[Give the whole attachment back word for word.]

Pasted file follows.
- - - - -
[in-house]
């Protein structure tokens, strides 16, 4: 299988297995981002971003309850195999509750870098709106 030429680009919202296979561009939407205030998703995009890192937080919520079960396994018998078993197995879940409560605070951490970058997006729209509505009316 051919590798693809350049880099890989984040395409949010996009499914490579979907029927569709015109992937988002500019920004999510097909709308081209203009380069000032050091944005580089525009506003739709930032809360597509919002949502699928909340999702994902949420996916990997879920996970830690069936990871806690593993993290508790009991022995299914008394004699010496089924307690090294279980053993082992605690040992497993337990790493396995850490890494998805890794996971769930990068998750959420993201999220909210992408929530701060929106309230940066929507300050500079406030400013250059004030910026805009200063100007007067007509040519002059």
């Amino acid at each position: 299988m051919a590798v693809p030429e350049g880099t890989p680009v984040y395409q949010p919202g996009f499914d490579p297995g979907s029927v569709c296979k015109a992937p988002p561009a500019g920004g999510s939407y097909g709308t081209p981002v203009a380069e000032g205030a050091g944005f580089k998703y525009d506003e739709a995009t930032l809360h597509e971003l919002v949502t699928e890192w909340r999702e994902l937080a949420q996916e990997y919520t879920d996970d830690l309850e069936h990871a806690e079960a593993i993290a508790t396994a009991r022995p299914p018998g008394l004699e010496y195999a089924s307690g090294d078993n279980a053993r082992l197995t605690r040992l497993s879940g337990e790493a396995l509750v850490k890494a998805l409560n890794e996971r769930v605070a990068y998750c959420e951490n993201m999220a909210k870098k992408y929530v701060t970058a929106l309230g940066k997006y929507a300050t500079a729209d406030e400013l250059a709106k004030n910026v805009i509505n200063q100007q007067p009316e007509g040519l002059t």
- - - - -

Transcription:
[in-house]
């Protein structure tokens, strides 16, 4: 299988297995981002971003309850195999509750870098709106 030429680009919202296979561009939407205030998703995009890192937080919520079960396994018998078993197995879940409560605070951490970058997006729209509505009316 051919590798693809350049880099890989984040395409949010996009499914490579979907029927569709015109992937988002500019920004999510097909709308081209203009380069000032050091944005580089525009506003739709930032809360597509919002949502699928909340999702994902949420996916990997879920996970830690069936990871806690593993993290508790009991022995299914008394004699010496089924307690090294279980053993082992605690040992497993337990790493396995850490890494998805890794996971769930990068998750959420993201999220909210992408929530701060929106309230940066929507300050500079406030400013250059004030910026805009200063100007007067007509040519002059």
């Amino acid at each position: 299988m051919a590798v693809p030429e350049g880099t890989p680009v984040y395409q949010p919202g996009f499914d490579p297995g979907s029927v569709c296979k015109a992937p988002p561009a500019g920004g999510s939407y097909g709308t081209p981002v203009a380069e000032g205030a050091g944005f580089k998703y525009d506003e739709a995009t930032l809360h597509e971003l919002v949502t699928e890192w909340r999702e994902l937080a949420q996916e990997y919520t879920d996970d830690l309850e069936h990871a806690e079960a593993i993290a508790t396994a009991r022995p299914p018998g008394l004699e010496y195999a089924s307690g090294d078993n279980a053993r082992l197995t605690r040992l497993s879940g337990e790493a396995l509750v850490k890494a998805l409560n890794e996971r769930v605070a990068y998750c959420e951490n993201m999220a909210k870098k992408y929530v701060t970058a929106l309230g940066k997006y929507a300050t500079a729209d406030e400013l250059a709106k004030n910026v805009i509505n200063q100007q007067p009316e007509g040519l002059t």